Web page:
After over a year of living here I finally signed up for automatic bill pay with Banco Nacional. Prior to this here is what I had to do:

--Go to the “Cruz Roja” or “Red Cross,” and pay my electric and phone bills (land line and cell phones). Then I had to go to the local pharmacy and pay my Internet bill. I would need to do this at a set time each month or my services, particularly my electric and phone service, would be shut off. And yes, we’ve ended up in the dark a few times but not any more luckily.
--I’d also have to go to a different place—a local convenience store—to pay my water bill.
--Oh, and my DirecTV bill would be paid each month by credit card.

So, it would be three different stops to pay all my bills each month. We’re not talking a ton of money mind you, but we are talking major inconvenience, particularly when there are lines.

Automatic bill pay from my account at Banco Nacional is terrific! It automatically takes the funds from my account and pays all of my bills each month. So, if I’m out of town, I know my bills will be paid and I can relax.

I also really like my personal banker, Christopher, at Banco Nacional. When I’m there, if I’m having trouble communicating in Spanish with a teller, he’s bilingual, and always there to help. He even set up all of my bills for automatic pay. I just left copies of my bills with him and less than a day later, he had them all set up! If you move here, find a personal banker who speaks English and treat him/her well! Plus, with automatic bill pay, there’s more time for spending on your hammock!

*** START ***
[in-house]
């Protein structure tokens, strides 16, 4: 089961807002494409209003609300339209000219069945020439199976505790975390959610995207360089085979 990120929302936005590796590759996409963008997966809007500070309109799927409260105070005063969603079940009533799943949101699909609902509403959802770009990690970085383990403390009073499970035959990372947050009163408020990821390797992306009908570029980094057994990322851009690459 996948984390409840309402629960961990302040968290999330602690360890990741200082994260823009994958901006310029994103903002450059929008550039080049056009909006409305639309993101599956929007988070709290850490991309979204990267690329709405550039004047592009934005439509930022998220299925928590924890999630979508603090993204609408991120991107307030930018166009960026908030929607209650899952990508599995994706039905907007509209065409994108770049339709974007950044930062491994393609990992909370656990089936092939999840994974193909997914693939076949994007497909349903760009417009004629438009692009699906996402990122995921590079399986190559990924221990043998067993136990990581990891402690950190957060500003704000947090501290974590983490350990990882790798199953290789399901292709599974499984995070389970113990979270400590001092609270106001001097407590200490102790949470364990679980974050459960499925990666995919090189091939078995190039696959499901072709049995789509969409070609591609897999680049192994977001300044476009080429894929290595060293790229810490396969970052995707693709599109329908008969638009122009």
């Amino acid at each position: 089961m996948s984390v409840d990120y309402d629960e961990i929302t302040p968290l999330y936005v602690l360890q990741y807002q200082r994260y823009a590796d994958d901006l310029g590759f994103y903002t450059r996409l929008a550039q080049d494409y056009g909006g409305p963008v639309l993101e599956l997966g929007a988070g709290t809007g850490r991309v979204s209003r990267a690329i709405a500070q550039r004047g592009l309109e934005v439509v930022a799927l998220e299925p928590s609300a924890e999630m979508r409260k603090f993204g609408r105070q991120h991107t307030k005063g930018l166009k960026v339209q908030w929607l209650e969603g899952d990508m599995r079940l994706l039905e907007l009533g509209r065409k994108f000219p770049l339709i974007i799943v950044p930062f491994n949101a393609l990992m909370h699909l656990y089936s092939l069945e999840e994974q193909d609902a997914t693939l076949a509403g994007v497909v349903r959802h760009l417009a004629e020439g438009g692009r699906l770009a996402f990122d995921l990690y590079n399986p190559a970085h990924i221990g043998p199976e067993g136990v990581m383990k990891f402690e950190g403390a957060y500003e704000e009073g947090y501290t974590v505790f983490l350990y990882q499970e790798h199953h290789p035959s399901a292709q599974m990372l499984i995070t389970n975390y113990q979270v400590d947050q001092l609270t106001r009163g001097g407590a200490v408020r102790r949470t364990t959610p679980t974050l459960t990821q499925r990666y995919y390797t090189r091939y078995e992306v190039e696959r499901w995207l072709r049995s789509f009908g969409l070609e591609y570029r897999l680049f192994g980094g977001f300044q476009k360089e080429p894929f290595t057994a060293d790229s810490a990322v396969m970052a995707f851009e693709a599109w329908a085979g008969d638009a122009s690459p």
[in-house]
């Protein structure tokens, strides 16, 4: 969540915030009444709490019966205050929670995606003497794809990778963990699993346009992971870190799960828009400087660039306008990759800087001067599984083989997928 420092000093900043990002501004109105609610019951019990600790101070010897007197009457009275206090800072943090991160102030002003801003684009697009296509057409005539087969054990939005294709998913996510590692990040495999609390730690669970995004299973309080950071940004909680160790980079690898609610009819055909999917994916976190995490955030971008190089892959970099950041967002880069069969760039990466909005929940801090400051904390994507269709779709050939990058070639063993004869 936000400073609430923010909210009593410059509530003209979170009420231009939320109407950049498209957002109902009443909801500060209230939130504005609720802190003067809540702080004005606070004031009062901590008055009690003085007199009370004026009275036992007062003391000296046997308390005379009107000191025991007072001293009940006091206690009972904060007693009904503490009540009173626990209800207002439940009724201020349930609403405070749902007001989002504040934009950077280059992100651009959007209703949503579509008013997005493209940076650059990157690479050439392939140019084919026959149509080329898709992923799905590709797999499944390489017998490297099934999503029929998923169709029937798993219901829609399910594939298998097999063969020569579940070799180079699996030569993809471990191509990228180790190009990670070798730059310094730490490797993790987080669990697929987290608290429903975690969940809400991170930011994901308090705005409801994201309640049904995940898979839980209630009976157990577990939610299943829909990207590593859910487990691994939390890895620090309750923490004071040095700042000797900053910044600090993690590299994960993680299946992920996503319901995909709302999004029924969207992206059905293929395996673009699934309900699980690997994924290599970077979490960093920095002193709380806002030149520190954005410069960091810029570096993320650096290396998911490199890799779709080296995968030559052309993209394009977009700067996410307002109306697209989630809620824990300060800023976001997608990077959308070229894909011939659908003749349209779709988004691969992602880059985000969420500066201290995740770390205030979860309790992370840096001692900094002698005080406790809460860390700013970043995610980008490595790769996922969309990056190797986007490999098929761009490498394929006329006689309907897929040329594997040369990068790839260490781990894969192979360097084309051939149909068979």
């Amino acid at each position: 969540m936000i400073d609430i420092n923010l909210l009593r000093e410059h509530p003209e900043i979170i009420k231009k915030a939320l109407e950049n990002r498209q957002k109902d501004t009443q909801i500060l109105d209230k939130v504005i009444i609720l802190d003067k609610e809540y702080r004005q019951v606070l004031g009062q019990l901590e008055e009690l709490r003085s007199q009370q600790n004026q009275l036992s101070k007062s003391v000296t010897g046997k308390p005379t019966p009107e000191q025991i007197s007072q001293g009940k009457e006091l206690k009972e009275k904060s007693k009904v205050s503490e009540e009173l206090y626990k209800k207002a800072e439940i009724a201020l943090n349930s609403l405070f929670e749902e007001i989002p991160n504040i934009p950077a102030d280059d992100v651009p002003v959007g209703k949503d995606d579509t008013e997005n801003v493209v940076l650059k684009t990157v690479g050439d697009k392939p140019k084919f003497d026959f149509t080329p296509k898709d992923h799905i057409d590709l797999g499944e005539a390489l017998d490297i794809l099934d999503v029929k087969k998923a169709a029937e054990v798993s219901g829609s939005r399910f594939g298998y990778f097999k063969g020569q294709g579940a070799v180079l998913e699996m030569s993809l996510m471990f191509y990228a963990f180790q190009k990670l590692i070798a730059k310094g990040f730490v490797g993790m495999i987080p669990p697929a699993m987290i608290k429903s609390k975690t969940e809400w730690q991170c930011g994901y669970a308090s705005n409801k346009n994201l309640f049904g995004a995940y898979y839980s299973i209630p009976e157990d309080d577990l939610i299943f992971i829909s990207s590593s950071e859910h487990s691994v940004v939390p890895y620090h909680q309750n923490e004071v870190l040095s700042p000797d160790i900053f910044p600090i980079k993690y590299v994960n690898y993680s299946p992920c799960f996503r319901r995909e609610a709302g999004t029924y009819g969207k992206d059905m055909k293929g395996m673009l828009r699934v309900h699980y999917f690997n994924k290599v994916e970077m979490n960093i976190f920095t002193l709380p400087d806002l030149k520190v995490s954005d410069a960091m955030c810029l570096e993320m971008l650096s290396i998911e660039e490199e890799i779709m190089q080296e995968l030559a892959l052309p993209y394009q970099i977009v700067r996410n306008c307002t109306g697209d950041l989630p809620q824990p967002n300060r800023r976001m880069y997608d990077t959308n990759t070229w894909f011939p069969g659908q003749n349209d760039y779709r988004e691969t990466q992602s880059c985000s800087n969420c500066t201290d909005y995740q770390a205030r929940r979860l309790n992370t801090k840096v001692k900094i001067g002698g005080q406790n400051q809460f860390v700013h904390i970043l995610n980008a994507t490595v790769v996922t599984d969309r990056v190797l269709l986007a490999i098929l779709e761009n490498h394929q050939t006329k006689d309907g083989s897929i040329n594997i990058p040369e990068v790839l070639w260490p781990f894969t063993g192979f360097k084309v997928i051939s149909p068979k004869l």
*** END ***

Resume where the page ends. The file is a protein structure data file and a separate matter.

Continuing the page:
Comparing Central Valley towns….

As I mentioned earlier, I’ve been touring various towns in the Central Valley, getting to know them for our upcoming tours. Here’s my take on the towns I’ve visited. Keep in mind, these are just one man’s opinion; so if you plan on moving here, see them for yourself and decide!

Grecia

I really like Grecia. Not just because Grecia means Greece in English and I’m a Greek-American but because I like the size and climate of the town, not to mention the location of the town, a hop, skip and a jump to the airport (about 15 minutes). It’s also a good size town with all of the services you would need. I think Grecia is more congested than San Ramon (where I live now) but it still has a small-town feeling. There are some beautiful properties in the hills above Grecia with stunning views of the Central Valley, and in some areas, real estate is still reasonably priced. Unlike San Ramon, however, Grecia does not have a movie theater—but I’m told one is coming very soon.